Yes, it ALMOST caused some plot "situations"--the beeper was the most problematic. So I just set it up as their news director got sick of them turning off their cells and made them carry beepers. And Charlie has a discussion with a toll taker that wasn't critical to plot, but was to character. But I--I hope!-made it work. Happily there are still SOME toll takers!

    But it was really fun to read the books with new eyes. I was so pleased with myself for the Serial/Making a Murderer tone of FACE TIME. I was fascinated with my research into eyewitness identification and false convictions--or POSSIBLE false convictions--and love this story. But it's interesting how themes come around again. Especially with something this critical.

  7. I love when I am reading a contemporary book and there are pop culture references and such, but this certainly shows that these have to be carefully considered by the author with the longevity of the books in mind.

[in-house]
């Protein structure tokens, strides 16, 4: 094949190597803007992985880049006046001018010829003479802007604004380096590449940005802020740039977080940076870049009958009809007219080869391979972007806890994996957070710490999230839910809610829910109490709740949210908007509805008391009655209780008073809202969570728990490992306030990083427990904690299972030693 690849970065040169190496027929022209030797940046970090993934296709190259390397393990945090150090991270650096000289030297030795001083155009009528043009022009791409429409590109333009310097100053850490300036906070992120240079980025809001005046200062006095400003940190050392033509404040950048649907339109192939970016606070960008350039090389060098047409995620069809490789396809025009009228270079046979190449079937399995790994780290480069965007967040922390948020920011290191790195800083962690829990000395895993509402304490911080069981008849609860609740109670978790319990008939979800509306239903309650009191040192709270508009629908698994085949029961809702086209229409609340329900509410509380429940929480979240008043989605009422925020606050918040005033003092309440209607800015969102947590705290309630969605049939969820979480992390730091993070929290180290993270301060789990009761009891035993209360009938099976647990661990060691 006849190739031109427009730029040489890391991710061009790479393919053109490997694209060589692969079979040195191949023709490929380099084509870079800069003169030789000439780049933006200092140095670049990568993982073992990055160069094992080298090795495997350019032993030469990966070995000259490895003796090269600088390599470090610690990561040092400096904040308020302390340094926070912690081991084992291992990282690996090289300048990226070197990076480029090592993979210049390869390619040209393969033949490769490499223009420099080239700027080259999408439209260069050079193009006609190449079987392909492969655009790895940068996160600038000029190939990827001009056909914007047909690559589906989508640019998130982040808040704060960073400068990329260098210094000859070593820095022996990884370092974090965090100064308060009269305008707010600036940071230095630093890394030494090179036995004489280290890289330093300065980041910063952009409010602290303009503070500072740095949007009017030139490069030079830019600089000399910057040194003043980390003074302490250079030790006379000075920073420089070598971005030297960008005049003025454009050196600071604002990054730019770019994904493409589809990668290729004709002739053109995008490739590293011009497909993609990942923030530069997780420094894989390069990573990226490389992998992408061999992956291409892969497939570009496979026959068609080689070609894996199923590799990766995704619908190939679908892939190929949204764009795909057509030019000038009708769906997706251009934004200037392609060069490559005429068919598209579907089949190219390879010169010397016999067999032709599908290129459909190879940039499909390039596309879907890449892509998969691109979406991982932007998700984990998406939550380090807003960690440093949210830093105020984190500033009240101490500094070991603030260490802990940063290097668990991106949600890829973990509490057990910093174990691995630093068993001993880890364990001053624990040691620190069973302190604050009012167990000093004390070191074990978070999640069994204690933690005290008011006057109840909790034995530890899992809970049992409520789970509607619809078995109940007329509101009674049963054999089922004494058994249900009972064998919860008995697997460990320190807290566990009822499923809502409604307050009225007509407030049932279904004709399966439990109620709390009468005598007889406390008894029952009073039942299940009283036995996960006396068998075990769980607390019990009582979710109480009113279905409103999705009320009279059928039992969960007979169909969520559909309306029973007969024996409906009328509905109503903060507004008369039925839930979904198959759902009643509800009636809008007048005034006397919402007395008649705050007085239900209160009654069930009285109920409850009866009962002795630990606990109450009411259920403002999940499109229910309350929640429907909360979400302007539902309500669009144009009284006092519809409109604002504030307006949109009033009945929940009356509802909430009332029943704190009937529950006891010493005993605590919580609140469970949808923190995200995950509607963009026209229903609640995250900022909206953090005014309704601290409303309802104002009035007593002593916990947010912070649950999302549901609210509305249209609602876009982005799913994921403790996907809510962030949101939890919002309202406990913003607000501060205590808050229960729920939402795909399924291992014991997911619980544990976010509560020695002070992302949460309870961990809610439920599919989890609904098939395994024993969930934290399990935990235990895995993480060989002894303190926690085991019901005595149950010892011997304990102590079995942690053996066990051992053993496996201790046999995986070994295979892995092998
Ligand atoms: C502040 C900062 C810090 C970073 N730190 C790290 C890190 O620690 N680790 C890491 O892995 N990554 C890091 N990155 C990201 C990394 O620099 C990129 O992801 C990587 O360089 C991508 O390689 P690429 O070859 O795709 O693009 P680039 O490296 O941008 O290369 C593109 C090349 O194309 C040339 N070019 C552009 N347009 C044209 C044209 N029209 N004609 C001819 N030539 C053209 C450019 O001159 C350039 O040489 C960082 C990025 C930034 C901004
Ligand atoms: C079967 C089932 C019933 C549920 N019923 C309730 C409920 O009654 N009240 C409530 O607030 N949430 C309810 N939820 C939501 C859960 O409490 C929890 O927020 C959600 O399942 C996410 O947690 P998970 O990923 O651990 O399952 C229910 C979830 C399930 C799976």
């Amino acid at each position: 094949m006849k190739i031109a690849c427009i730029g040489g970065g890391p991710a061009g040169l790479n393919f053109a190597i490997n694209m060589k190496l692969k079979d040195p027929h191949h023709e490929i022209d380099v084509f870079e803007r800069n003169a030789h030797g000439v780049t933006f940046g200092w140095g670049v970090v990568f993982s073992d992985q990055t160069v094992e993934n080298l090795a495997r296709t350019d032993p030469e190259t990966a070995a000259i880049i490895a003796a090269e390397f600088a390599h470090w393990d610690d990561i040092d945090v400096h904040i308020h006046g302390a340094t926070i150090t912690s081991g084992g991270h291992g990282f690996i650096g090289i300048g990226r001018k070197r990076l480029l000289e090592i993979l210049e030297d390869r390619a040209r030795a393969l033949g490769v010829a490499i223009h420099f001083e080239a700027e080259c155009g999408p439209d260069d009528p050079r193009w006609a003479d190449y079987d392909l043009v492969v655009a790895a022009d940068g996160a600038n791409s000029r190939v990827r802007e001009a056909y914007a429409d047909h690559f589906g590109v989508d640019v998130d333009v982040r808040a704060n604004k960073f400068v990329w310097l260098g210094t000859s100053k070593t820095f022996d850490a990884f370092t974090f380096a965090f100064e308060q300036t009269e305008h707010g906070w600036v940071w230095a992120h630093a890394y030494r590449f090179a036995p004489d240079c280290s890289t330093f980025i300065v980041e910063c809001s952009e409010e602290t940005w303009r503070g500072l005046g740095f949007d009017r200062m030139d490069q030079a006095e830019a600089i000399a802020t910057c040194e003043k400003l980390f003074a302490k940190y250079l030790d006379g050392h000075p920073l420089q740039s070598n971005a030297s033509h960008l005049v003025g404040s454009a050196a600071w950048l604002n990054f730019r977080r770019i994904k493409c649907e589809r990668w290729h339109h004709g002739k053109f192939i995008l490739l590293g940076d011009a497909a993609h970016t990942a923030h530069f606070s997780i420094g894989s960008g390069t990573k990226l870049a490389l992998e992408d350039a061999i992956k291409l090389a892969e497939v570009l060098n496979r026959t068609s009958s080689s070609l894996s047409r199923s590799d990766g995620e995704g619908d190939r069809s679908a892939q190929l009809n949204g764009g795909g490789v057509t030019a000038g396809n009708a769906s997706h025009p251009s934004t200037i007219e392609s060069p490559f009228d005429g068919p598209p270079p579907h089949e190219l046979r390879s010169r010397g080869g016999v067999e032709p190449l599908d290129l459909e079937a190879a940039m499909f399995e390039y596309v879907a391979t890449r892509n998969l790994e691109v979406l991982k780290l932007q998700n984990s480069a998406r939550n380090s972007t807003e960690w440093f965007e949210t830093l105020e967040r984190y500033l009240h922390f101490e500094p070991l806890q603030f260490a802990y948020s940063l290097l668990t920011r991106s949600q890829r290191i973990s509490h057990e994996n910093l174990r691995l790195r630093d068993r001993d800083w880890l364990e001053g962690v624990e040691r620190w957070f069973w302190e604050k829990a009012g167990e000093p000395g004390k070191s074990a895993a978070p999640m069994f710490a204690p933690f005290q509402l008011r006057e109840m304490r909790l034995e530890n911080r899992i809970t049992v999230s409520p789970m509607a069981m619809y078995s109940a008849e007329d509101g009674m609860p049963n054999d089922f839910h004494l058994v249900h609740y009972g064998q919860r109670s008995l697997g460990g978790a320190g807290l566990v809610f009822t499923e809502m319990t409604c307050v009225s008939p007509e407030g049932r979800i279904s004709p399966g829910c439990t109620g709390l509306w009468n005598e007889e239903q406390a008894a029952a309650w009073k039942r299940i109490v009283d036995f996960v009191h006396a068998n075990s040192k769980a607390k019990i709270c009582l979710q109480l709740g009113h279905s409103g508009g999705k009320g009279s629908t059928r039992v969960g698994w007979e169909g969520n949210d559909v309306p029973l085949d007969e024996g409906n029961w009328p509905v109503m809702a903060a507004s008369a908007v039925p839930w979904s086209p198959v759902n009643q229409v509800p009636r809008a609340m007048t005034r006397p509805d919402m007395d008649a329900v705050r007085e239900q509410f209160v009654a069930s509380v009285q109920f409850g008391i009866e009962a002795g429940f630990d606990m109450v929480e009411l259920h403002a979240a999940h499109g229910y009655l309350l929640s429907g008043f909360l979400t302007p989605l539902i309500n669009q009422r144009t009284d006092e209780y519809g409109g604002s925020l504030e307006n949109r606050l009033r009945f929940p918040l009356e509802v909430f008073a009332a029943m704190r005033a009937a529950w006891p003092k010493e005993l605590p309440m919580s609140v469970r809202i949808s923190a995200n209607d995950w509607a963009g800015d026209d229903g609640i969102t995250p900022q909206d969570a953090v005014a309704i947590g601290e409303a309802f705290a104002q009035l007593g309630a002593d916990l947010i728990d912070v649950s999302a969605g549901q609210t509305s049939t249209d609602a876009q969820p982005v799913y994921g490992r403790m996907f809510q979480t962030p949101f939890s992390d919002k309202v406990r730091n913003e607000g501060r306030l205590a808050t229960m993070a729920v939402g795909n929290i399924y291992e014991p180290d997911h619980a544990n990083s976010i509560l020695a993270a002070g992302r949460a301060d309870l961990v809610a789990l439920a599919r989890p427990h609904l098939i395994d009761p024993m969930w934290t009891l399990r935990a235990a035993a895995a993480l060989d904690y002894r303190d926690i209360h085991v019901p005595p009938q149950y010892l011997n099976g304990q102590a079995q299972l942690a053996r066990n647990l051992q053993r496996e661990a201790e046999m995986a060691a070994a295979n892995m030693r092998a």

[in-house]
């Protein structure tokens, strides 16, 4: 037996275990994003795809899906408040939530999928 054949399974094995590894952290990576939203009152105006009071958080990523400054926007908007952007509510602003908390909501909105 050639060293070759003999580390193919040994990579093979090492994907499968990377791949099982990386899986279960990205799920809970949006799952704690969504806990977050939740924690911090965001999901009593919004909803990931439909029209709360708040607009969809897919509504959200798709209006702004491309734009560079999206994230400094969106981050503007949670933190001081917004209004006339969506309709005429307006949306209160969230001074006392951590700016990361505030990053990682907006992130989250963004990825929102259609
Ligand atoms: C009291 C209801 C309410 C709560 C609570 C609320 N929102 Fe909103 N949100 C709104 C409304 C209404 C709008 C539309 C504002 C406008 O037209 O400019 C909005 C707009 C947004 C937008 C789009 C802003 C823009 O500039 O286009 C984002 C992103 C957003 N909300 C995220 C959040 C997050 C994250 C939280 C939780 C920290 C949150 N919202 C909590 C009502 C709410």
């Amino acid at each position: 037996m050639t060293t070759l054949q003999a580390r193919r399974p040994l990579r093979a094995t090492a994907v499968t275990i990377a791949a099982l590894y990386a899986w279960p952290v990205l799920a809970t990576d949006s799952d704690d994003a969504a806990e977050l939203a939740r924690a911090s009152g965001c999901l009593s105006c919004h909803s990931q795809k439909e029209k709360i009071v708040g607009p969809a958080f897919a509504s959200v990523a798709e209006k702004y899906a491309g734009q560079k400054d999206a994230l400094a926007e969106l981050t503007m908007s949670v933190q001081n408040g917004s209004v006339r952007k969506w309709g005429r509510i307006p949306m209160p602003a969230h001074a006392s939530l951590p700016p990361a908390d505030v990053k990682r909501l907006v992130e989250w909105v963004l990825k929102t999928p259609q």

Like Lucy, I might have just called it historical fiction, but I agree 2009 is a little too recent to be given that moniker.

  8. Oh, right, so funny! The editor who excised Jane Pauley said the only "current" character in my book who could remain named because she would not go out of date was Oprah. What can we learn from this?

  9. Hank, I think they changes are great, but I wouldn't have minded references to beepers, etc. As you know, I watched The Wire (thanks to you!) and now I'm rewatching it with Noel. If the characters didn't use pay phones, et al. you couldn't have that particular story.

    But, either way, I'm so excited to read!

  10. I can't remember the last time I saw a payphone. In fact, once or twice it's crossed my mind that not having them any more is a huge detriment to public safety. At least they generally had a signal.

    Hank, I know it takes an entirely different energy to rewrite/edit/tune up a long-written book. Did the process change your current project at all? Did you find areas where you've learned different things, several books on, that you didn't know then?